Inxi is another information gathering tool that is very useful. Unfortunately it may not be included in your Puppy. If you double click on the link it will take you to the web site where you can download it. Click on the green button that says Clone or download then click on Download ZIP.
Inxi is a script so it will work on both 32 and 64bit systems. Just copy the script to one of your bins. I suggest /usr/local/bin.

If you type inxi -Fxx in a terminal you should see the following output in the terminal.

You probably didn't get colours but that can be fixed by creating a config file: /etc/inxi.conf

Inside the file type:

Much more information on the configuration file can be found here.


Tutorials this month:

Save options - Hopefully a bit of clarity on which save format to choose.
USB boot Puppy - Boot Puppy on a hard drive from a USB flash drive.
Format a Drive - Format a drive using GParted.
Legacy - GRUB
Save options

Written by smokey01

One of the first tasks you will encounter when you first try Puppy is saving your settings on initial shutdown. There are three different methods of doing this.

1. A save file is the most common way and generally considered the default. (All data is saved to a single file)

2. A full installation. (The installation consumes the entire partition)

3. A save directory. (Similar to a full installation but the file system is contained within a single directory)

Although this topic has been discussed many times, it's one that keeps popping up as Puppy is discovered by newcomers.

The table below provides the differences between the three methods.

Space - Is the amount of user space. IOW it's the local space within the OS such as /root and /my-documents. It is recommended you save large amounts of data outside of the local file system to an external drive.

Portability - How easy it is to move the OS between different media.

Backup - The ease of backing up the OS and/or your data.

File System - The type of file system that can be used.

SFS File - Can Squash File System files be used.

Boot time - How long to boot the OS to a desktop.

Save Time - Time to save data and shut down.

Convenience - Is it easy to use and manage.

USB boot Puppy

Written by smokey01

Allow me to put this in perspective.

Once upon a time a friend of mine said he would like to have a look at Puppy but he didn't want it to affect his current Windows installation. If I provided Puppy on a CD/DVD or USB, the experience is not great as these types of media are slow to boot from.
One has to be careful not to trash the Windows boot manager so installing it to the hard drive is risky. It is possible to use grub4dos and this will create a menu for Windows and Puppy alike. However this does not give much confidence to Windows users.

My solution is to make a bootable USB flash drive that loads Puppy from the Hard Drive. This method provides a faster boot time with no risk of damaging the windows boot manager.

This process is divided into two parts and assumes you are running Puppy.

1. Copy the Puppy files onto the hard drive, and

2. Make a bootable flash drive.

Part 1.

For this exercise we are going to use slacko-6.3.2 (32bit)

Download slacko-6.3.2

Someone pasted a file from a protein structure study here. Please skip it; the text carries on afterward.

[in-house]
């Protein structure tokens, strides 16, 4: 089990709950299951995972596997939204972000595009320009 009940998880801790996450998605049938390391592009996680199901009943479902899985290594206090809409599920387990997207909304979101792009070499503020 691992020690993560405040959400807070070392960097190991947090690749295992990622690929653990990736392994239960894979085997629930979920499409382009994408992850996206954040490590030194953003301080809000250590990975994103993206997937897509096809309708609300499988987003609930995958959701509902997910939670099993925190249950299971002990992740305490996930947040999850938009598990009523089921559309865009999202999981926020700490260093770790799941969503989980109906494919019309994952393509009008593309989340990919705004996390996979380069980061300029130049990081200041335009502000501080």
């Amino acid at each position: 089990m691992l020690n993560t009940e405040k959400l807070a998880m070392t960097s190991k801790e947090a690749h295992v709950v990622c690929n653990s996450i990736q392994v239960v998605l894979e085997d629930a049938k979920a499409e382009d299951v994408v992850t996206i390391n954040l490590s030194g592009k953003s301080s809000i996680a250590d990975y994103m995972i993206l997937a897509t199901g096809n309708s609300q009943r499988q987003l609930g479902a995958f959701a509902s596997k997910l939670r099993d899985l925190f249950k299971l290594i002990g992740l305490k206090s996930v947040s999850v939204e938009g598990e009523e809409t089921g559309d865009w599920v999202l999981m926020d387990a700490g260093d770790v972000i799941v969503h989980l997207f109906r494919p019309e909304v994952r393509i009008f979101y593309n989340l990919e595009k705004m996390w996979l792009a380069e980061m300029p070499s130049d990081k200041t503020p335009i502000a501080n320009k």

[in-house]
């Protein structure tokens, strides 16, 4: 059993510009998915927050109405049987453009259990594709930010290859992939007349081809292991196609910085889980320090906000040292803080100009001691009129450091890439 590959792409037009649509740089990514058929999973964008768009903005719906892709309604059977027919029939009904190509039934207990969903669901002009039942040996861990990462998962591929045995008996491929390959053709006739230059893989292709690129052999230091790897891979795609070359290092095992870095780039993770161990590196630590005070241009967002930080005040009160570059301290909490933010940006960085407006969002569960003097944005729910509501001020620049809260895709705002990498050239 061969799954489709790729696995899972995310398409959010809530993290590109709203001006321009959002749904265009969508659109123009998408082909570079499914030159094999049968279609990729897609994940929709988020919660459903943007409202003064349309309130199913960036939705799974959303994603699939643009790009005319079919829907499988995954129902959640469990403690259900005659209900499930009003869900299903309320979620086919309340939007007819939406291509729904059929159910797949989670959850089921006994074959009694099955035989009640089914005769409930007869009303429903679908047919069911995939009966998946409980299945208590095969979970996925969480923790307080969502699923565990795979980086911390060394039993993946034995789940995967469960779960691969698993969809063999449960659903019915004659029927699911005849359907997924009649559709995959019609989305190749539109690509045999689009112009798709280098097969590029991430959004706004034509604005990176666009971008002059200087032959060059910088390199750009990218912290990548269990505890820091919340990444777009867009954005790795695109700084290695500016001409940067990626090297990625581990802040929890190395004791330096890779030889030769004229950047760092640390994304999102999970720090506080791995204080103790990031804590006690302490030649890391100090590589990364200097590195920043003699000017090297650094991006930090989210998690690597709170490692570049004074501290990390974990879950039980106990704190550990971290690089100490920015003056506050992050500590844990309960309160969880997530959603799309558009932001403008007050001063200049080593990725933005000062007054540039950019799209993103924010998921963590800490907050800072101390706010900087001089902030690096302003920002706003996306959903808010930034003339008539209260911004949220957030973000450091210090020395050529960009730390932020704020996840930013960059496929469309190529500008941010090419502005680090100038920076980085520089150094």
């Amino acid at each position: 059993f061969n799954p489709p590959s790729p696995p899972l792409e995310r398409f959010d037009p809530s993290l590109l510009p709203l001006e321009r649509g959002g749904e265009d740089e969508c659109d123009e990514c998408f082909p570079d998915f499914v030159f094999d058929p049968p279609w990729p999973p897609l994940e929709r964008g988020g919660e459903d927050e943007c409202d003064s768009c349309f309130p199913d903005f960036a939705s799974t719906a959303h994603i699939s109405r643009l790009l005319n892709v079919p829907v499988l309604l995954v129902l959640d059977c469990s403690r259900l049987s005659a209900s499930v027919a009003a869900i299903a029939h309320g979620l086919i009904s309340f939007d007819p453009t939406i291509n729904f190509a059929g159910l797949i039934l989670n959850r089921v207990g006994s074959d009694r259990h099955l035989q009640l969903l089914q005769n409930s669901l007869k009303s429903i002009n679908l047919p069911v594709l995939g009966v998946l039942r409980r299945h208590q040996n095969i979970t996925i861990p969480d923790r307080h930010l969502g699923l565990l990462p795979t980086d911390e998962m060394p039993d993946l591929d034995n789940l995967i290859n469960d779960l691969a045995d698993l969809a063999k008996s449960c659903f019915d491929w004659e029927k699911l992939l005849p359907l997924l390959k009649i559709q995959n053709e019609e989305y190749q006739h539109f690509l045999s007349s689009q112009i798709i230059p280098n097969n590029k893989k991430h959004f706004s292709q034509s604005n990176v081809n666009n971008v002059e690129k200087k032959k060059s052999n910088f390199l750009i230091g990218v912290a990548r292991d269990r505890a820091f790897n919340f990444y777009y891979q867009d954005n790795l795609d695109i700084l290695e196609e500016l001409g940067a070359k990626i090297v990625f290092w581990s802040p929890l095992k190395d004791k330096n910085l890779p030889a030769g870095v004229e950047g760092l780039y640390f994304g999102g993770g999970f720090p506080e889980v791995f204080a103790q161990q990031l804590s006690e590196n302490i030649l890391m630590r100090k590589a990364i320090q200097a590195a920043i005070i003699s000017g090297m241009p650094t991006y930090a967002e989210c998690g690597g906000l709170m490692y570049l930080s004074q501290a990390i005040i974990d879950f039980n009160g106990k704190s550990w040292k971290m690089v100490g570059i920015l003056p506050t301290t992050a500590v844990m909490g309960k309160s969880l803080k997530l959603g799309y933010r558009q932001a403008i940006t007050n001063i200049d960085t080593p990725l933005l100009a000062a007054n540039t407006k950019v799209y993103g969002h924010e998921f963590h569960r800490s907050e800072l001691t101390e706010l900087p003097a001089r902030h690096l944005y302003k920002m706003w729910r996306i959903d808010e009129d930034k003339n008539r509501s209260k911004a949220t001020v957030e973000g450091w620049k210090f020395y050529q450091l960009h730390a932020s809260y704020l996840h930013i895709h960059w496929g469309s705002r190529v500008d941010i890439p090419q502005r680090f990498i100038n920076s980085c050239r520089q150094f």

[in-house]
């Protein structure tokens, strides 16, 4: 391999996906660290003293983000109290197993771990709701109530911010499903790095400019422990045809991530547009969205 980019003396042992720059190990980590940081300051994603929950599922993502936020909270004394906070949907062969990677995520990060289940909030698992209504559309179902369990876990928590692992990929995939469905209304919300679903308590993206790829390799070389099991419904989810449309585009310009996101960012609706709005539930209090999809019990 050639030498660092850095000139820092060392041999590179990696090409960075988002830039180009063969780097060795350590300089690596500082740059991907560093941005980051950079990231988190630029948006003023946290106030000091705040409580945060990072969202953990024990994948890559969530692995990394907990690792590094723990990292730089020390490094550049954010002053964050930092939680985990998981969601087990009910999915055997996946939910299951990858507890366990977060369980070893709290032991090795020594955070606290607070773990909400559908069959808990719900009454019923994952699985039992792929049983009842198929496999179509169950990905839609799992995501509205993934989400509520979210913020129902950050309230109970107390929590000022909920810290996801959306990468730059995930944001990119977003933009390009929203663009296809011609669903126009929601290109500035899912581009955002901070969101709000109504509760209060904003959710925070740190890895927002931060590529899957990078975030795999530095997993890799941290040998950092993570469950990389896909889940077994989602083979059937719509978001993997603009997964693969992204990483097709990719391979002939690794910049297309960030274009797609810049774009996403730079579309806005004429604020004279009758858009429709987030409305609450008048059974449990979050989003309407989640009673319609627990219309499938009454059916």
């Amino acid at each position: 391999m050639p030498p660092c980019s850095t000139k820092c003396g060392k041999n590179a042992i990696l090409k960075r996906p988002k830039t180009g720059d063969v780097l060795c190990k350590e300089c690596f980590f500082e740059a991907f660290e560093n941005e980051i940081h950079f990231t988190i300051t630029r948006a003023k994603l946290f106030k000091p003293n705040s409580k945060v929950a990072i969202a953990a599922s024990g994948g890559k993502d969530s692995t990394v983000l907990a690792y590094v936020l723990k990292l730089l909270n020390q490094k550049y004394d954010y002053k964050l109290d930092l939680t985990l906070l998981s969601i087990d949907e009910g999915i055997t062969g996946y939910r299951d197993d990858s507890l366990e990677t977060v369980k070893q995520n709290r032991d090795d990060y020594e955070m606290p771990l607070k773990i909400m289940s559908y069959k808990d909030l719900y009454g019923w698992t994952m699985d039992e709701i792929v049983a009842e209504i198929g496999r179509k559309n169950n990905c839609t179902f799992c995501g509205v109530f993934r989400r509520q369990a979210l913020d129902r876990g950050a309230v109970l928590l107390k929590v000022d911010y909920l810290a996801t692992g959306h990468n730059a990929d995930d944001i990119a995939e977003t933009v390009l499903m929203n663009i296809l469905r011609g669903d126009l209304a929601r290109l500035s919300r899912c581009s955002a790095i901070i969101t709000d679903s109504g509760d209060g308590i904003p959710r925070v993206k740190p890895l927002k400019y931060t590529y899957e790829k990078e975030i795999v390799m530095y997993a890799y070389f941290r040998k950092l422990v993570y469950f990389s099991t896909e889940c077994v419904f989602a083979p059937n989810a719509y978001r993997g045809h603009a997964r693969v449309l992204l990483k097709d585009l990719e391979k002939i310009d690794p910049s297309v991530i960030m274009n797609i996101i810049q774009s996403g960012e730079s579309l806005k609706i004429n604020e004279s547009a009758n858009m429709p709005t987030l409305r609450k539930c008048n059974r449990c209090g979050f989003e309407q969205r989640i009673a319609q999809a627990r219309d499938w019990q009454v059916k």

Using your file manager (Rox), make a directory called slacko-6.3.2 on your target hard drive.

Copy the slacko-6.3.2-uefi.iso file into the directory you just created.

Click on file. This will mount the ISO file so you can see the contents.

Now copy (drag and drop) the four files below into the slacko-6.3.2 directory along side the slacko-6.3.2-uefi.iso file.


Once the copying is complete, click on the slacko-6.3.2-uefi.iso file again, this will unmount it.

If you wish, you may delete the slacko-6.3.2-uefi.iso file as it's no longer required. I would keep it, you never know when you might need it again.

Part 1 is now complete.

Part 2.

Select a USB flash drive. It doesn't need to be very big or fast. A USB 2.0 will do fine. It's always a good idea to start with a freshly formatted USB drive. Format to fat32 and set the boot flag. How to format a USB flash drive.

For this exercise we are going to use a modified Legacy GRUB. The modifications were applied by CatDude which add a few bells & whistles like being able to use higher resolution splash screens.

Download CatDude's GRUB Read about it here.

Now you have two options. You can either install the file which will overwrite your existing grub files or just extract the three files you need.

On the flash drive, make a folder named boot and a subfolder in boot named grub.

In your main OS go to /usr/lib/grub/i386-pc and locate the two files stage1 and stage2. Copy them to the /boot/grub folder you just made.

In the same folder create a file and name it menu.lst with the following content:

title Slacko-6.3.2
root (hd1,0)
kernel /slacko-6.3.2/vmlinuz psubdir=slacko-6.3.2 pmedia=atahd pfix=fsck PDEV1=sdb1
initrd /slacko-6.3.2/initrd.gz

Open a terminal, at the command prompt type grub. This launches the GRUB emulator. At the > prompt, type find /boot/grub/stage1. Grub will search for the files you created above and will probably locate them at (hd1,0).

You have to be a little careful with this step as you don't want to trash your existing boot manager on your HDD. To make sure you have located the correct drive add a unique filename (billybunter) to the /boot/grub directory on the flash drive and search for that. EG:
find /boot/grub/billybunter.

While still at the GRUB prompt, type these three commands in the following order:

root (hd1,0) (or whatever drive GRUB reported above)
setup (hd1)

Unmount the flash drive and reboot.